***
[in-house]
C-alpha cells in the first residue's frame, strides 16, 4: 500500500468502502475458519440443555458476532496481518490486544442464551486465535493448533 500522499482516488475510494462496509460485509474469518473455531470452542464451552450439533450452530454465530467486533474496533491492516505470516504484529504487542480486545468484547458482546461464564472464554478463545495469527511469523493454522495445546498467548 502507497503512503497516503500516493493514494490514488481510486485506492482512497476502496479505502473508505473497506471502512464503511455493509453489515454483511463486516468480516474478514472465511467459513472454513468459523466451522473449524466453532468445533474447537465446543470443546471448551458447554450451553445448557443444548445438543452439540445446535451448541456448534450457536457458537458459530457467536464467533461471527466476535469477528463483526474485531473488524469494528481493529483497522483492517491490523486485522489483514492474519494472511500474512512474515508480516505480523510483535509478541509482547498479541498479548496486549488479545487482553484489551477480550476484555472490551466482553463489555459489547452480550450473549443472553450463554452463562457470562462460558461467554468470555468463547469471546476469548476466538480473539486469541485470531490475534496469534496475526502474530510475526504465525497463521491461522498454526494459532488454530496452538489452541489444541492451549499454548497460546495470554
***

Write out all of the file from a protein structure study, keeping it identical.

[in-house]
C-alpha cells in the first residue's frame, strides 16, 4: 500500500468502502475458519440443555458476532496481518490486544442464551486465535493448533 500522499482516488475510494462496509460485509474469518473455531470452542464451552450439533450452530454465530467486533474496533491492516505470516504484529504487542480486545468484547458482546461464564472464554478463545495469527511469523493454522495445546498467548 502507497503512503497516503500516493493514494490514488481510486485506492482512497476502496479505502473508505473497506471502512464503511455493509453489515454483511463486516468480516474478514472465511467459513472454513468459523466451522473449524466453532468445533474447537465446543470443546471448551458447554450451553445448557443444548445438543452439540445446535451448541456448534450457536457458537458459530457467536464467533461471527466476535469477528463483526474485531473488524469494528481493529483497522483492517491490523486485522489483514492474519494472511500474512512474515508480516505480523510483535509478541509482547498479541498479548496486549488479545487482553484489551477480550476484555472490551466482553463489555459489547452480550450473549443472553450463554452463562457470562462460558461467554468470555468463547469471546476469548476466538480473539486469541485470531490475534496469534496475526502474530510475526504465525497463521491461522498454526494459532488454530496452538489452541489444541492451549499454548497460546495470554